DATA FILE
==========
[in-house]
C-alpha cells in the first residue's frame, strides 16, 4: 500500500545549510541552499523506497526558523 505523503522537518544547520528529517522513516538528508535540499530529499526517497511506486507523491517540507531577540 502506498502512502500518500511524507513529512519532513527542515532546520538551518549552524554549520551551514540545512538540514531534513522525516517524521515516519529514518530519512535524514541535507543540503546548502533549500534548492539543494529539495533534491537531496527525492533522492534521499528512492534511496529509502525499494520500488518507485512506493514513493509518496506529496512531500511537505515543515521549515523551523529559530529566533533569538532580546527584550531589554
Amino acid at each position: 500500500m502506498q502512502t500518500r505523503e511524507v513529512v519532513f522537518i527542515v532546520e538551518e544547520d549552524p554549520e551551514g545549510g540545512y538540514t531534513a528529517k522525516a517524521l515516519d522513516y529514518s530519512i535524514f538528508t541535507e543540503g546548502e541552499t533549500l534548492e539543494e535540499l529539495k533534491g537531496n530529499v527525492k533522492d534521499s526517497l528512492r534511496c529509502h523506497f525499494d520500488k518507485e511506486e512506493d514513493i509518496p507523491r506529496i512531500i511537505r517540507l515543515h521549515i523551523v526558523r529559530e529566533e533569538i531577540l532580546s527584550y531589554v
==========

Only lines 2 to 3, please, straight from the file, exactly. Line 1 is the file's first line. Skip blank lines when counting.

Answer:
C-alpha cells in the first residue's frame, strides 16, 4: 500500500545549510541552499523506497526558523 505523503522537518544547520528529517522513516538528508535540499530529499526517497511506486507523491517540507531577540 502506498502512502500518500511524507513529512519532513527542515532546520538551518549552524554549520551551514540545512538540514531534513522525516517524521515516519529514518530519512535524514541535507543540503546548502533549500534548492539543494529539495533534491537531496527525492533522492534521499528512492534511496529509502525499494520500488518507485512506493514513493509518496506529496512531500511537505515543515521549515523551523529559530529566533533569538532580546527584550531589554
Amino acid at each position: 500500500m502506498q502512502t500518500r505523503e511524507v513529512v519532513f522537518i527542515v532546520e538551518e544547520d549552524p554549520e551551514g545549510g540545512y538540514t531534513a528529517k522525516a517524521l515516519d522513516y529514518s530519512i535524514f538528508t541535507e543540503g546548502e541552499t533549500l534548492e539543494e535540499l529539495k533534491g537531496n530529499v527525492k533522492d534521499s526517497l528512492r534511496c529509502h523506497f525499494d520500488k518507485e511506486e512506493d514513493i509518496p507523491r506529496i512531500i511537505r517540507l515543515h521549515i523551523v526558523r529559530e529566533e533569538i531577540l532580546s527584550y531589554v